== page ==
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Federal cuts to health care for refugees and the adverse effects resulting from them, have been well-publicized. The fight to restore full health-care coverage is moving forward, thanks to the hard work of health-care professionals, lawyers, and refugee advocates.
What is lesser known is that refugees in Canada now face the threat of losing access to social assistance as well. Under legislation quietly passed by the federal government last year, provinces and territories will no longer face a financial penalty if they choose to impose a minimum residency requirement for eligibility for social assistance. For claimants without any other source of income, social assistance is crucial for them to afford such basic necessities as food, shelter, and clothing.
A study released recently by Citizens for Public Justice (CPJ), “The Invisible Victims,” examines the economic, humanitarian, and legal effects this residency requirement would have in Canada.
Earlier this year, CPJ asked the leaders of each provincial and territorial government whether they planned to impose a residency requirement. In response, eight explicitly stated that they have no intention of doing so, and none have so far indicated any interest in changing their current income assistance programs as a result of this new policy.
However, many refugee advocates remain wary. Some have warned that costs will simply shift to municipalities and charities that do not have the resources to respond to what would be a drastic rise in demand for social services. Others have expressed deep concern over the disproportionately negative impact a residency requirement would have on refugee claimants who often have no other source of income when they arrive in Canada.
Still others have pointed to the potential contraventions of the Charter of Rights and Freedoms, as well as various international human rights covenants to which Canada is signatory that require it to provide social assistance for those residing in our country.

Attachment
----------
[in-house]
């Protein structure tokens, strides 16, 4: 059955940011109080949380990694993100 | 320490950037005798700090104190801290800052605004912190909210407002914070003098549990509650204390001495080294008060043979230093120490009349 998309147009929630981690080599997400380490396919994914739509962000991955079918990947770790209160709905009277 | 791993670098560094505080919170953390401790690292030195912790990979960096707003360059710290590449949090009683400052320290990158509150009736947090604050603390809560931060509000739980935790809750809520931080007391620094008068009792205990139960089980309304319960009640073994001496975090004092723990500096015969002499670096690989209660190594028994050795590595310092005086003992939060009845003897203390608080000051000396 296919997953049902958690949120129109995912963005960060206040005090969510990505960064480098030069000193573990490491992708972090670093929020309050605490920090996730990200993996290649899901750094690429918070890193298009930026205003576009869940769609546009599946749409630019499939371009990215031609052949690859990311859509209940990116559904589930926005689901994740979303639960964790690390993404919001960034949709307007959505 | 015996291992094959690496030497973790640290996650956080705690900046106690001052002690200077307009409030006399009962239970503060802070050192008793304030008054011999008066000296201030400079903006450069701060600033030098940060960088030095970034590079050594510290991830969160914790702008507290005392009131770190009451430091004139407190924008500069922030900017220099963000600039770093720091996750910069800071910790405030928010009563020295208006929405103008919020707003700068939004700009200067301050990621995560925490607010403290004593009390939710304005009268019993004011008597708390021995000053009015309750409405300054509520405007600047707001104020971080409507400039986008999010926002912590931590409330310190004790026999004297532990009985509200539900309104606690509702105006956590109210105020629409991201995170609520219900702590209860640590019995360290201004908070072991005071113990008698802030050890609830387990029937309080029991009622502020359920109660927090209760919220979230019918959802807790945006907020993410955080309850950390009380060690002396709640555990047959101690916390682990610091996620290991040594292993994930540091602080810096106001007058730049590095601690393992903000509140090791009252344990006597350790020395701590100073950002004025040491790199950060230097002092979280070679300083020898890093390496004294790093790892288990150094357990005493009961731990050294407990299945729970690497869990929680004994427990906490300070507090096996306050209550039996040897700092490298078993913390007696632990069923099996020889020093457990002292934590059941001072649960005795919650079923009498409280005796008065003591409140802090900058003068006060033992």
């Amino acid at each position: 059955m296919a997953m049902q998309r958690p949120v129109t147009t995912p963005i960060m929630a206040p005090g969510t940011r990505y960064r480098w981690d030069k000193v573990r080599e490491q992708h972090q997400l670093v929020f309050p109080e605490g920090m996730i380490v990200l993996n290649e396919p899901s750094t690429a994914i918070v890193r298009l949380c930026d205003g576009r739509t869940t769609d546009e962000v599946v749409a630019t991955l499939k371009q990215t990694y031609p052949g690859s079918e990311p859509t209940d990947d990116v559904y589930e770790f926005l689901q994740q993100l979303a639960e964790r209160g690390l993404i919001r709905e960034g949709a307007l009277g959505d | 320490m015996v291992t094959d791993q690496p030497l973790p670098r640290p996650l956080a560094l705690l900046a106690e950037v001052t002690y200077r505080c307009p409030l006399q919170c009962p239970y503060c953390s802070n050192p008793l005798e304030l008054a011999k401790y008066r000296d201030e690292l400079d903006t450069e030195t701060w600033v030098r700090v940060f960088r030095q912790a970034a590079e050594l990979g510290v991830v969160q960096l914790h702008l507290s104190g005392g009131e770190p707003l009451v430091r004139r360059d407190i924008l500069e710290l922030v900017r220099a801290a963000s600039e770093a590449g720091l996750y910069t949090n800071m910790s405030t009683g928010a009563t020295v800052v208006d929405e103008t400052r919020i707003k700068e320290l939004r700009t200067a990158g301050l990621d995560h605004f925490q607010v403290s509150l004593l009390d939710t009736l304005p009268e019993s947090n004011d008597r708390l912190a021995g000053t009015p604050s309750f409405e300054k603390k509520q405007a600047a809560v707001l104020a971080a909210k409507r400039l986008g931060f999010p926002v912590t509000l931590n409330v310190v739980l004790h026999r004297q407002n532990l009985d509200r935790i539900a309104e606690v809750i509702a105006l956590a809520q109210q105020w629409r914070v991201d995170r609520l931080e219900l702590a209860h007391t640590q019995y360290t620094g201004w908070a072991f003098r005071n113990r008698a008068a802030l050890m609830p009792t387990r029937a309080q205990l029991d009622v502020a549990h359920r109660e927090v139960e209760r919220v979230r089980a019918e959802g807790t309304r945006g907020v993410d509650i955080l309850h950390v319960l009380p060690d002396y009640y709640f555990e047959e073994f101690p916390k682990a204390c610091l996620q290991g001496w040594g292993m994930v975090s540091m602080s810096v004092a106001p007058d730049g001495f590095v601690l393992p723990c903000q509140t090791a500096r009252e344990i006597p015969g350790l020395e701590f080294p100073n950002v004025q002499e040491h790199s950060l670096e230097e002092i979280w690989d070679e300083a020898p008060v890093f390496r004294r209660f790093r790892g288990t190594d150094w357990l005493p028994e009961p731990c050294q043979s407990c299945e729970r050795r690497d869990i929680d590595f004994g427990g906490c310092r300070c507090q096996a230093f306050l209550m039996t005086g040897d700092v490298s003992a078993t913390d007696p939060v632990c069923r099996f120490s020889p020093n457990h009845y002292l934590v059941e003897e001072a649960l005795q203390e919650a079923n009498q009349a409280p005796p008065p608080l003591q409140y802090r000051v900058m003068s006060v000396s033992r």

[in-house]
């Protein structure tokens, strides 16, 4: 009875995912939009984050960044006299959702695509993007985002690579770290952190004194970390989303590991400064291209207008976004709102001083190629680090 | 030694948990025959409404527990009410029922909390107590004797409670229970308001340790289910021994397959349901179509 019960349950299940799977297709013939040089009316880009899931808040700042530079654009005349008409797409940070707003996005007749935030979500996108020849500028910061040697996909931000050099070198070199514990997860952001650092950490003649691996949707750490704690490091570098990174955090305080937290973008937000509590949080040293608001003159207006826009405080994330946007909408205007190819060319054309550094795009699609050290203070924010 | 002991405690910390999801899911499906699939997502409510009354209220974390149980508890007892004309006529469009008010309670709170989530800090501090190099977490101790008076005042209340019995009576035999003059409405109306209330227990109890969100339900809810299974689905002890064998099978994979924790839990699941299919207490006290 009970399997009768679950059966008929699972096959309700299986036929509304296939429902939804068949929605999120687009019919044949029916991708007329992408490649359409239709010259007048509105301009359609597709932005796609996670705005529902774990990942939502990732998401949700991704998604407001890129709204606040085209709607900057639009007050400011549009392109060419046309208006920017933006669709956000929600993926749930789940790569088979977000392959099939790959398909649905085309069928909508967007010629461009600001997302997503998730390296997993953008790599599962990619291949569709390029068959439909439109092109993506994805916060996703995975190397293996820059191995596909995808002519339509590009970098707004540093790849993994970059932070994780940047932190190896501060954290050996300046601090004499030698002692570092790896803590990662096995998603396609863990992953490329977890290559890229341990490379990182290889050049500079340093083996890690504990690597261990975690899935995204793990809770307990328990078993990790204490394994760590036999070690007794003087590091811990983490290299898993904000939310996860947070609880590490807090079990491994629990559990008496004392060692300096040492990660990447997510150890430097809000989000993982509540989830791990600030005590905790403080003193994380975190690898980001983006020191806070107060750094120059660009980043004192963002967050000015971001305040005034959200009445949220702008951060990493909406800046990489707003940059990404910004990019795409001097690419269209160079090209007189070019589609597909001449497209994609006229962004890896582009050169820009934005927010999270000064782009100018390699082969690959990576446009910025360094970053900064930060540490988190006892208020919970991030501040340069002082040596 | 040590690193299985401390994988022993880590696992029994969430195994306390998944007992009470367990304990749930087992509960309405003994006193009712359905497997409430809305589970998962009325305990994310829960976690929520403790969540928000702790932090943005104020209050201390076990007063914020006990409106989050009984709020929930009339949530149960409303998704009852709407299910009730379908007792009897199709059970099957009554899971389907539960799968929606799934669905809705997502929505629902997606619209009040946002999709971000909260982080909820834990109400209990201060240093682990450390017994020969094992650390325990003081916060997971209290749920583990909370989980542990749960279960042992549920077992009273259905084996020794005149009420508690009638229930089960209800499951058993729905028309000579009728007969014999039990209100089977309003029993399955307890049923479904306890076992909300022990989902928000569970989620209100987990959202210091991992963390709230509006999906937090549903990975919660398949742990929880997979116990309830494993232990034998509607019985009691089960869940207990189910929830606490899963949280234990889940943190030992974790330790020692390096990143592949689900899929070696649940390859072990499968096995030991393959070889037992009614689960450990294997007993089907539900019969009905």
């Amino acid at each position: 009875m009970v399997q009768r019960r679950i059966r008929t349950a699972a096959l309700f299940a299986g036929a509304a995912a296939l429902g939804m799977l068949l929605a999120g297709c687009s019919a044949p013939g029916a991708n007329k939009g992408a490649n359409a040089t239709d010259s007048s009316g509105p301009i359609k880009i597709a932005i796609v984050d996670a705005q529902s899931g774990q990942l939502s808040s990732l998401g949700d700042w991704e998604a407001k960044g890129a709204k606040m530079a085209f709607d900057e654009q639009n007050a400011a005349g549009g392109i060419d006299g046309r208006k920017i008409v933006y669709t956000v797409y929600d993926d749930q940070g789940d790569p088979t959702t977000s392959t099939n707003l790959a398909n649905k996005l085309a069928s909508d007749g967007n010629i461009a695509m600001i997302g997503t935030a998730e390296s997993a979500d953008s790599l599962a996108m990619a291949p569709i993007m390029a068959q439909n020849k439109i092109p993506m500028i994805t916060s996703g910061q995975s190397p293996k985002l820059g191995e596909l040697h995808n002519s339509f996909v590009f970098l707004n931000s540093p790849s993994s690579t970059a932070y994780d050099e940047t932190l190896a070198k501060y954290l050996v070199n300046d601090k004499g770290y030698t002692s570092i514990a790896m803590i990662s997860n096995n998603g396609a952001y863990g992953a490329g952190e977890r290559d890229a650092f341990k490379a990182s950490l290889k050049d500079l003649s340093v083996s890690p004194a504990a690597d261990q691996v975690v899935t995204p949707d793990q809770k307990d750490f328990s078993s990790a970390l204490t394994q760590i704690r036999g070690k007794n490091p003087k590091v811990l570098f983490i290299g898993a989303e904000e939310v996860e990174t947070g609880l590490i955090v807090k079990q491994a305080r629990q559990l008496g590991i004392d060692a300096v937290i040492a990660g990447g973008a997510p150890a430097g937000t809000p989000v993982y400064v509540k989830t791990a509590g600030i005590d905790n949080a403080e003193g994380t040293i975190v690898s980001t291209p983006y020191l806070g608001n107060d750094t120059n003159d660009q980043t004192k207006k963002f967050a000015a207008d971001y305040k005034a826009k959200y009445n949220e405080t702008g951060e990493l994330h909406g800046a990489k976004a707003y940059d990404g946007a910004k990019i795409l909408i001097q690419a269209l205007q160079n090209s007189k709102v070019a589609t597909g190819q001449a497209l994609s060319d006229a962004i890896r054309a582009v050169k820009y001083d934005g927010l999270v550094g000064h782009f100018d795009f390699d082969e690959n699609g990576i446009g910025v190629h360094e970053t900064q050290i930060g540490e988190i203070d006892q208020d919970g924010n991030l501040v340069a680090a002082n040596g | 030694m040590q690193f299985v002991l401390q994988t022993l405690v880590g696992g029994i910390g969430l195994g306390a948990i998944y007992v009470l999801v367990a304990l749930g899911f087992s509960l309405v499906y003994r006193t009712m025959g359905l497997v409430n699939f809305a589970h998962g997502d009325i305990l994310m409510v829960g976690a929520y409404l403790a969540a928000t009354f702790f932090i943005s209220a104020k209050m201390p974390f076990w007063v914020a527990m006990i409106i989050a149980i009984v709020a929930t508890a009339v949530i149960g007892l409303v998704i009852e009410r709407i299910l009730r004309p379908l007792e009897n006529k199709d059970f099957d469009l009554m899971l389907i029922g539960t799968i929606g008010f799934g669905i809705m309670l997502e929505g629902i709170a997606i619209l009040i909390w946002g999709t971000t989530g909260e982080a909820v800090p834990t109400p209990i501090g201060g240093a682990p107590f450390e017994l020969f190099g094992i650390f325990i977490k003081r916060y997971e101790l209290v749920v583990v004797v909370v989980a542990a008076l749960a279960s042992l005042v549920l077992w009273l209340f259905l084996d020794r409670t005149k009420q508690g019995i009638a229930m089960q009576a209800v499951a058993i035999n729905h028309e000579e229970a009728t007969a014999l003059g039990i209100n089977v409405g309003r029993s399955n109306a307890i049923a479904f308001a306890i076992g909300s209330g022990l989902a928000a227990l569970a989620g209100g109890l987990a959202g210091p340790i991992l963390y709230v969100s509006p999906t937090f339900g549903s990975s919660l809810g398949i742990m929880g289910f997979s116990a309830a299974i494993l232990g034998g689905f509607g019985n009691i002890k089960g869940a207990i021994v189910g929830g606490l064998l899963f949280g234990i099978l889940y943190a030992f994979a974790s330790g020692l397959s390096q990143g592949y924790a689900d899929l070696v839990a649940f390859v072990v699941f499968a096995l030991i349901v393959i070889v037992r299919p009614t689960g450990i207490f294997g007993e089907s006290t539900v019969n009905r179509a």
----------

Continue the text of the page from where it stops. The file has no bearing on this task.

“The Invisible Victims” includes a survey of service providers who work directly with refugees as well as personal testimonies from claimants. The report demonstrates that not only would these individuals be unable to support themselves, but the capacity of these organizations to provide services would be greatly impeded as many of them rely on this source of provincial funding.
It also discredits the federal government’s claim that the policy would save money for taxpayers and details the domestic and international legislation that it would likely violate.
While there may not be an immediate cause for concern given the provinces and territories’ seeming lack of interest, the danger lies in the uncertainty that has been created for refugee claimants and the organizations that support them. There are many factors that could eventually lead a province or territory to believe that utilizing this provision would be in its best interests. This study is intended to make the case that this would be an inadvisable policy route as its costs far outweigh any perceived benefits.
For nearly 60 years, the federal government maintained a prohibition on residency requirements for social assistance. Yet our current government has seen fit to dissolve this policy, leaving the lives of refugees vulnerable to political interests. It remains unclear what the government’s motivations are or why they are choosing to target one of the most vulnerable populations in the world.
A representative from Citizenship and Immigration Canada was even forced to admit before the House of Commons that refugee claimants were the only group likely to be affected by a minimum residency requirement for social assistance. It seems that the federal government is deliberately designing policies that will be detrimental to refugee claimants.
Given the changes to our federal immigration system over the past few years, it is safe to assume that this will not be the last initiative to make the lives of refugee claimants more miserable. It is therefore our responsibility as citizens and advocates to make sure we are informed and understand the wider repercussions of policies that seek to disenfranchise the most vulnerable in our society.
We must remember that mercy and compassion are integral components of our national identity. We are known worldwide for our humanitarianism and we should continue this proud tradition. Our country was founded by migrants who contributed their skills and expertise to create the remarkable nation we know today, and if given the opportunity, refugees can help build an even stronger Canada.
Kathryn Teeluck is with Citizens for Public Justice, a national organization of members inspired by faith to act for justice in Canadian public policy.
Photo: flickr/ Kat R